As I watched the DVD for Deja Vu I had this uncanny feeling that I’d seen it all somewhere before. Suddenly it hit me. I had seen it all before. It was a darkened multi-plex last Thanksgiving weekend. That’s when I saw the film for the first time and was somewhat intrigued by the originality of the story. I have to say that watching it again on DVD, I think I liked it more the second time around. The basic concept is perhaps not original at all. It is the framework of the idea that I found refreshing. The film also…sparks more than a casual philosophical debate that brings in such high concepts as morality and paradox. This is certainly a film worth thinking about, and that is all too rare today.
Another area in which this film excels is the casting. It’s not that these are the most stunning performances I’ve seen. What I admire most here is the way the actors easily blended into their parts like a chameleon disappearing from a predator. None of the portrayals leap from the screen and dazzle you with their art, but you almost instantly accept all of them as the characters they play. For such a well known actor like Denzel Washington that is no small feat but, I believe, one of the best compliments one can pay to an actor. Paula Patton is stunning without looking like a typical sex symbol.
New Orleans has experienced a remarkable resurgence since the tragedy of Katrina. The credit for this renaissance can be found in many places. Hollywood has contributed admirably with a large slate of films of late centered in this recovering landscape. Couple this desperately needed infusion of cash with such a public stage for the city’s spirit to be displayed and this rebirth is no surprise. I was a bit astonished at first that a film which so graphically depicts a disaster involving such loss of life would have made New Orleans its home. The original story was set in New York, perhaps another questionable choice. After seeing the result, I think the filmmakers made a brave and somehow appropriate choice. Still, those who are sensitive to 9-11 reminiscent events might do well to avoid this picture. The ferry disaster is rendered with startling detail.
Deja Vu is presented in its original theatrical aspect ratio of 2.35:1. The transfer is quite clean of any print or compression artifacts. Colors are soft, but that is the way the film was shot, and so very true to the original presentation. With this said, there are still moments of incredible sharpness and rich colors. The ferry explosion is almost too sharp, displaying each horrific moment in incredible detail. Black levels are near perfect, providing a wealth of layer detail and exhibiting none of the common artifacting. While this is nowhere near a perfect image, it appears to excel in all the right areas at all of the right times to create an overall natural feel that allows you to be drawn into the film with ease.
The Dolby Digital 5.1 audio is very much a rollercoaster ride. There are many moments of near silence as Washington examines a scene. The music is haunting but always subtle at these times. I was genuinely impressed with how easily I was able to enjoy so many scenes where little was actually happening. Maybe it’s Washington’s acting, or more likely the entire presentation, but these quiet moments are very compelling. When the score or an explosion requires it, the audio makes dramatic turns to often overpowering levels. I was a little disappointed in the sub response during these moments, however. Dialogue was always where it needed to be in terms of volume. The quality of the sound is always crisp and extremely clean whether we’re talking a trickle or a flood of sounds. Rears are not utilized quite as much as I would have liked here. I feel there might have been some missed opportunities to further engage the listener. Overall this was a nice soundtrack that becomes essential to keep us interested.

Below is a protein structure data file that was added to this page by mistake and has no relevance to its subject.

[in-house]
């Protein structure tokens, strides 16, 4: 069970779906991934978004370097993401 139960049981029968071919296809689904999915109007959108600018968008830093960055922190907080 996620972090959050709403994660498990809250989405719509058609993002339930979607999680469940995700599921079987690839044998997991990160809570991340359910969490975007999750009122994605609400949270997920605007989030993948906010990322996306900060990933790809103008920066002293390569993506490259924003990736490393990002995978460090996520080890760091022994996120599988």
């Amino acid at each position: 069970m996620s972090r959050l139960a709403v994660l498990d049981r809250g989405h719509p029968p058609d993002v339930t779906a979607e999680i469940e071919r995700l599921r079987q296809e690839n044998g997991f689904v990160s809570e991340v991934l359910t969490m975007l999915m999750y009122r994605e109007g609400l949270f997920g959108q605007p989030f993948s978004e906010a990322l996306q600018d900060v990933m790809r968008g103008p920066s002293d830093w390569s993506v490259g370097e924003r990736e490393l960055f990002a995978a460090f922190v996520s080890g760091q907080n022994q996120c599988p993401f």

“Deleted & Extended Scenes” There are about 13 minutes of scenes that really don’t add much to the film. It’s obvious the film was well edited here, and these scenes merely provide a closer look at some of the film’s moments already perfectly explored. You can view them all at once or individually. There is also an optional commentary track for each.
“Surveillance Window” This is actually a clever presentation. While the material is really your traditional looks behind the camera, you have two options to enjoy them. By selecting the Window, you have now modified your feature film. Now when you watch the film snippets of this feature will suddenly pop up. These “Déjà vu” moments explore a scene just before you are about to view the finished footage in the film. While I applaud the effort and creativity here, I found it more than a little distracting. Fortunately they thought of that possibility, and you can watch this feature on its own. It is a little complicated. You must access the “Index” without selecting OK in your “Window” menu. From the index you have the option of playing all of the feature or the pieces individually.
I liked almost everything about this film. It’s one of those efforts that will never be considered a “great” film, or even one of my favorites, but it is an easy film to watch. This is one of those times that all of the elements blend together quite seamlessly. While that doesn’t provide the audience as many of the oohs and ahs we often look for in a film, it does give us the feeling that we’ve actually experienced something when we’re done. The film surprisingly has great rewatchability, so that buying it makes more sense than renting here. This is the kind of film I wouldn’t mind watching and writing a review for. “Maybe I already did”.
Special Features List
- The Surveillance Window
- Deleted and extended scenes